Social and economic impact of novel 3D printing technology

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Ogubere, Lynne
Wang, Xiaoheng
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Research Projects
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Ogubere, L. 2022. Social and economic impact of novel 3D printing technology -- In Proceedings: 18th Annual Symposium on Graduate Research and Scholarly Projects. Wichita, KS: Wichita State University

3D printing, which is also known as additive manufacturing, refers to a process that prints three dimensional objects by stacking layers of materials. It has been hailed as a technology that will usher in a new industrial age. The technology has many advantages over traditional manufacturing methods as products are easier to customize or modify and its streamlined production processes eliminate waste and reduce pollution. The use of this technology cuts across many industries, such as aerospace, healthcare and medicine, transportation, defense, and education, etc. Despite the prospective benefits of 3D printing technology, the broader social and economic impact has not been thoroughly explored. The purpose of this research is to investigate the social and economic impact of this novel technology and determine whether its advantages outweigh the disadvantages and makes society better off. In addition, this technology has been driven by public funding and government initiatives. Therefore, this research also explores the role that the federal, state, and local governments play in supporting the development of this technology and the regulation in place for this fast-developing technology, while highlighting any gaps that may need to be addressed in the future. This research focuses on the perceptions held by professional practitioners in the public sector sphere and their adoption of 3D printing techniques in their organizations to ascertain whether they view the overall benefits of this technology as outweighing its disadvantages.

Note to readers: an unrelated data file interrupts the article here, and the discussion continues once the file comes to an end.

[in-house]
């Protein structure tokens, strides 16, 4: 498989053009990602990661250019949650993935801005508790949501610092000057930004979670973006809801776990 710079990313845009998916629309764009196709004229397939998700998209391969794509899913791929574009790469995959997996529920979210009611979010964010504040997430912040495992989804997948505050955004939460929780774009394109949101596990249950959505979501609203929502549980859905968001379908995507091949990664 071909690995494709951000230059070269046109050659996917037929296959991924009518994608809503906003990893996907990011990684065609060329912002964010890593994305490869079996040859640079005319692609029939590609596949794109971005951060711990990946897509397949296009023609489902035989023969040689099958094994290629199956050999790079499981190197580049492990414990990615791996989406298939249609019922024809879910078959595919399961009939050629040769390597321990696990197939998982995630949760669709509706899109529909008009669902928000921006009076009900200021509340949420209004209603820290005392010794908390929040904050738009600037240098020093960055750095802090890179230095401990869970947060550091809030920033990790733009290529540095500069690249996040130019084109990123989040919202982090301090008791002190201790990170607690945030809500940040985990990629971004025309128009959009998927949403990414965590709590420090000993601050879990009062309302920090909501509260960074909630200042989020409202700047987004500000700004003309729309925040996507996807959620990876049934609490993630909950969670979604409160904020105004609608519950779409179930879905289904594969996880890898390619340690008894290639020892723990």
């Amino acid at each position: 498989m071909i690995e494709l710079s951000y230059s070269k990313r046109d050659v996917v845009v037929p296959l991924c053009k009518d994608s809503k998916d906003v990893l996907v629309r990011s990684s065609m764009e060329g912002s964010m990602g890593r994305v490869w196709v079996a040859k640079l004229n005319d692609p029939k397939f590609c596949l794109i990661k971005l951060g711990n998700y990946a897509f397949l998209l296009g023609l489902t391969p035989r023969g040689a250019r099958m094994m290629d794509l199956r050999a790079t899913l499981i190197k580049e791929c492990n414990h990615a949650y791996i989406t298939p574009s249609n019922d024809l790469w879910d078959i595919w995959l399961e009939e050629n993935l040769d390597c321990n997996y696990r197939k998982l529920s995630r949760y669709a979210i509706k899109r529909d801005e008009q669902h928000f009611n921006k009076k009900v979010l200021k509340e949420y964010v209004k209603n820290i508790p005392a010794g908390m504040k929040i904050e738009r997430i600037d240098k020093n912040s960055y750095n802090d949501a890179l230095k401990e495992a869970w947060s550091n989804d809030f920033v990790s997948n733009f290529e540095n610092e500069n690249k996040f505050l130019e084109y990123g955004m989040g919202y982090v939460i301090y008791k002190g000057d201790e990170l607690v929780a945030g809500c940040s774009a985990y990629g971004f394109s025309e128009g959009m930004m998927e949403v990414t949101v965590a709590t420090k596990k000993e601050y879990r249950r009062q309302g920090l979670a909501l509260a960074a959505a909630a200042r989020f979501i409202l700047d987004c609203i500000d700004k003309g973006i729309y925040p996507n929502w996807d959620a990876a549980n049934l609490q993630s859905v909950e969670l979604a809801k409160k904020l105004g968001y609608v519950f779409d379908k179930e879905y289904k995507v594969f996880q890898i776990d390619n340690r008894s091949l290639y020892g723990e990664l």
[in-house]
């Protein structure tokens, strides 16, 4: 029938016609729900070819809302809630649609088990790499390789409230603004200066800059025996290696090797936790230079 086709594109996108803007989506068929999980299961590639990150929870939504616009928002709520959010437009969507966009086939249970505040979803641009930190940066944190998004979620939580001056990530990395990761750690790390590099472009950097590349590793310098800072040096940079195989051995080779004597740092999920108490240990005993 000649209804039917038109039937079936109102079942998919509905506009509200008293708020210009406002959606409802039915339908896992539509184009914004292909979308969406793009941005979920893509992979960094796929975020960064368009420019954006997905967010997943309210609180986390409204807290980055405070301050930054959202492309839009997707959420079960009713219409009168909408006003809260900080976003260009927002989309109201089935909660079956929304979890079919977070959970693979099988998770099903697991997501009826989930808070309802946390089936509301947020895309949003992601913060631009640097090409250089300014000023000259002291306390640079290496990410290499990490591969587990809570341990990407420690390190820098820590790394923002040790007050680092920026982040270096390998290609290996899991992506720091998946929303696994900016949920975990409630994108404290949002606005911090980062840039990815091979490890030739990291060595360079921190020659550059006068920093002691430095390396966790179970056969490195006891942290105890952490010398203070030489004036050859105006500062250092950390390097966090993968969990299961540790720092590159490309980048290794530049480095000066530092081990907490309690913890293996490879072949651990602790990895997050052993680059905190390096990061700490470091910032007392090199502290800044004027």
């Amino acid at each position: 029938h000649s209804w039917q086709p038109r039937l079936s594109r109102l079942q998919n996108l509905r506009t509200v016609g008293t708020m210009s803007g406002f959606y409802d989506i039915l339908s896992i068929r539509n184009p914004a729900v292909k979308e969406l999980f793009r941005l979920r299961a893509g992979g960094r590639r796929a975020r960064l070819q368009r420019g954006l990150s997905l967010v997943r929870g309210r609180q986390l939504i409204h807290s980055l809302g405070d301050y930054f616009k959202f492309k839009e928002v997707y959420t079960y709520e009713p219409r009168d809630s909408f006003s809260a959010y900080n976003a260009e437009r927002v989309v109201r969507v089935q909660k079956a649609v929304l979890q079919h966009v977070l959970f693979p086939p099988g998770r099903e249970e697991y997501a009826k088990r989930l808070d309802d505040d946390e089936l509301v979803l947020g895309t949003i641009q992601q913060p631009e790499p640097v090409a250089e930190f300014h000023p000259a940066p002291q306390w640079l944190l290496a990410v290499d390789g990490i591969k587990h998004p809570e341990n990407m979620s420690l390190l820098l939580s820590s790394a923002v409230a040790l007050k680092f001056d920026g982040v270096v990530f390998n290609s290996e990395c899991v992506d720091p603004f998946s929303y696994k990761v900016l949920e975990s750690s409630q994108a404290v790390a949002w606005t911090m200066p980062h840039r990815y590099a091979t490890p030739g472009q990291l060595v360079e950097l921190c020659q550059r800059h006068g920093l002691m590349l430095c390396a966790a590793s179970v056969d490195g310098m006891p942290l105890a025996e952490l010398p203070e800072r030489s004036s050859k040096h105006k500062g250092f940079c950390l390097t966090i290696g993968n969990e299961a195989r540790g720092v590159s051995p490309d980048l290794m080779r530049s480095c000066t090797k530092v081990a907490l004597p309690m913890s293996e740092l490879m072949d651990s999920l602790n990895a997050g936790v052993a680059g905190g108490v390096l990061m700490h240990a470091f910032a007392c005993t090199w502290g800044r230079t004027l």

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Presented to the 18th Annual Symposium on Graduate Research and Scholarly Projects (GRASP) held at the Rhatigan Student Center, Wichita State University, April 29, 2022
Research completed in the Hugo Wall School of Public Affairs, Fairmount College of Liberal Arts and Sciences
Wichita State University
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v. 18
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